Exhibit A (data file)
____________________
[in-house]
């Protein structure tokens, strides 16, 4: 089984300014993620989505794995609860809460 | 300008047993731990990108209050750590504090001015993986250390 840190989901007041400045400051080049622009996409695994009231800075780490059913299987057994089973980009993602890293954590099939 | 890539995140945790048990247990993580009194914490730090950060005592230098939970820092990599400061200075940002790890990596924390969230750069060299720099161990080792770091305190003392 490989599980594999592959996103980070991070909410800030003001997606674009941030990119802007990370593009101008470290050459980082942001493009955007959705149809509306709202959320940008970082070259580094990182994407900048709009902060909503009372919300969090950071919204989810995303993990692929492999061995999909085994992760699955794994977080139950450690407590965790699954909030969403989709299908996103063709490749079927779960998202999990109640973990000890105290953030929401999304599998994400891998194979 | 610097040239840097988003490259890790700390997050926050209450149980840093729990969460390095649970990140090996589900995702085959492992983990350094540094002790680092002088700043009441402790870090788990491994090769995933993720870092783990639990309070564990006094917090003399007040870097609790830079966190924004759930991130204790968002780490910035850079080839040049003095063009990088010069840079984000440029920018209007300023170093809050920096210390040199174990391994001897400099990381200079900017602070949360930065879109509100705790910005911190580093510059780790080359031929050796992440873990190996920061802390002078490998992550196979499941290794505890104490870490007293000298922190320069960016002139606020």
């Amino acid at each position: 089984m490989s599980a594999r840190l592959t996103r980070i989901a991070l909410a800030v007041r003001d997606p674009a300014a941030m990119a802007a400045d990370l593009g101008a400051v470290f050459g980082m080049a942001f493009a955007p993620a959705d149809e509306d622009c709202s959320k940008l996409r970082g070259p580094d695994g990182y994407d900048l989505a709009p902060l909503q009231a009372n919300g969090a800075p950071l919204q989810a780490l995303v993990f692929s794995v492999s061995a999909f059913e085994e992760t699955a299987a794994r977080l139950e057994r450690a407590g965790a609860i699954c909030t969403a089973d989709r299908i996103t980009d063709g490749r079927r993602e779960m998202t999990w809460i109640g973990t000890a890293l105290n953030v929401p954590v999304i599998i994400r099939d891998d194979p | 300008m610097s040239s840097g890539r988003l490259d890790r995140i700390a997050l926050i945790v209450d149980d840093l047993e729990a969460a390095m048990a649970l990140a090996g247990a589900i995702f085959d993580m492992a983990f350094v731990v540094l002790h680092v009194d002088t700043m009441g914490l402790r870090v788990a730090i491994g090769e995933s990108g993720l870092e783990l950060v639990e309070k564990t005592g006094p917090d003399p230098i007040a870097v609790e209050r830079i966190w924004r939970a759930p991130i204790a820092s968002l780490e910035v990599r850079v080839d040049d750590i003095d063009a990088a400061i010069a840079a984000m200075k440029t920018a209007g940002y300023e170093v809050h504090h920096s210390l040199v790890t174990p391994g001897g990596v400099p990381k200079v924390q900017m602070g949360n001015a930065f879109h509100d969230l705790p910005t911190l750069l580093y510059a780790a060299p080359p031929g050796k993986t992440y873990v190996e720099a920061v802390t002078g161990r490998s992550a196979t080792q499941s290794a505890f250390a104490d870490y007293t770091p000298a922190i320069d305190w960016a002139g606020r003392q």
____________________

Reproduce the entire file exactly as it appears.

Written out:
[in-house]
């Protein structure tokens, strides 16, 4: 089984300014993620989505794995609860809460 | 300008047993731990990108209050750590504090001015993986250390 840190989901007041400045400051080049622009996409695994009231800075780490059913299987057994089973980009993602890293954590099939 | 890539995140945790048990247990993580009194914490730090950060005592230098939970820092990599400061200075940002790890990596924390969230750069060299720099161990080792770091305190003392 490989599980594999592959996103980070991070909410800030003001997606674009941030990119802007990370593009101008470290050459980082942001493009955007959705149809509306709202959320940008970082070259580094990182994407900048709009902060909503009372919300969090950071919204989810995303993990692929492999061995999909085994992760699955794994977080139950450690407590965790699954909030969403989709299908996103063709490749079927779960998202999990109640973990000890105290953030929401999304599998994400891998194979 | 610097040239840097988003490259890790700390997050926050209450149980840093729990969460390095649970990140090996589900995702085959492992983990350094540094002790680092002088700043009441402790870090788990491994090769995933993720870092783990639990309070564990006094917090003399007040870097609790830079966190924004759930991130204790968002780490910035850079080839040049003095063009990088010069840079984000440029920018209007300023170093809050920096210390040199174990391994001897400099990381200079900017602070949360930065879109509100705790910005911190580093510059780790080359031929050796992440873990190996920061802390002078490998992550196979499941290794505890104490870490007293000298922190320069960016002139606020």
């Amino acid at each position: 089984m490989s599980a594999r840190l592959t996103r980070i989901a991070l909410a800030v007041r003001d997606p674009a300014a941030m990119a802007a400045d990370l593009g101008a400051v470290f050459g980082m080049a942001f493009a955007p993620a959705d149809e509306d622009c709202s959320k940008l996409r970082g070259p580094d695994g990182y994407d900048l989505a709009p902060l909503q009231a009372n919300g969090a800075p950071l919204q989810a780490l995303v993990f692929s794995v492999s061995a999909f059913e085994e992760t699955a299987a794994r977080l139950e057994r450690a407590g965790a609860i699954c909030t969403a089973d989709r299908i996103t980009d063709g490749r079927r993602e779960m998202t999990w809460i109640g973990t000890a890293l105290n953030v929401p954590v999304i599998i994400r099939d891998d194979p | 300008m610097s040239s840097g890539r988003l490259d890790r995140i700390a997050l926050i945790v209450d149980d840093l047993e729990a969460a390095m048990a649970l990140a090996g247990a589900i995702f085959d993580m492992a983990f350094v731990v540094l002790h680092v009194d002088t700043m009441g914490l402790r870090v788990a730090i491994g090769e995933s990108g993720l870092e783990l950060v639990e309070k564990t005592g006094p917090d003399p230098i007040a870097v609790e209050r830079i966190w924004r939970a759930p991130i204790a820092s968002l780490e910035v990599r850079v080839d040049d750590i003095d063009a990088a400061i010069a840079a984000m200075k440029t920018a209007g940002y300023e170093v809050h504090h920096s210390l040199v790890t174990p391994g001897g990596v400099p990381k200079v924390q900017m602070g949360n001015a930065f879109h509100d969230l705790p910005t911190l750069l580093y510059a780790a060299p080359p031929g050796k993986t992440y873990v190996e720099a920061v802390t002078g161990r490998s992550a196979t080792q499941s290794a505890f250390a104490d870490y007293t770091p000298a922190i320069d305190w960016a002139g606020r003392q």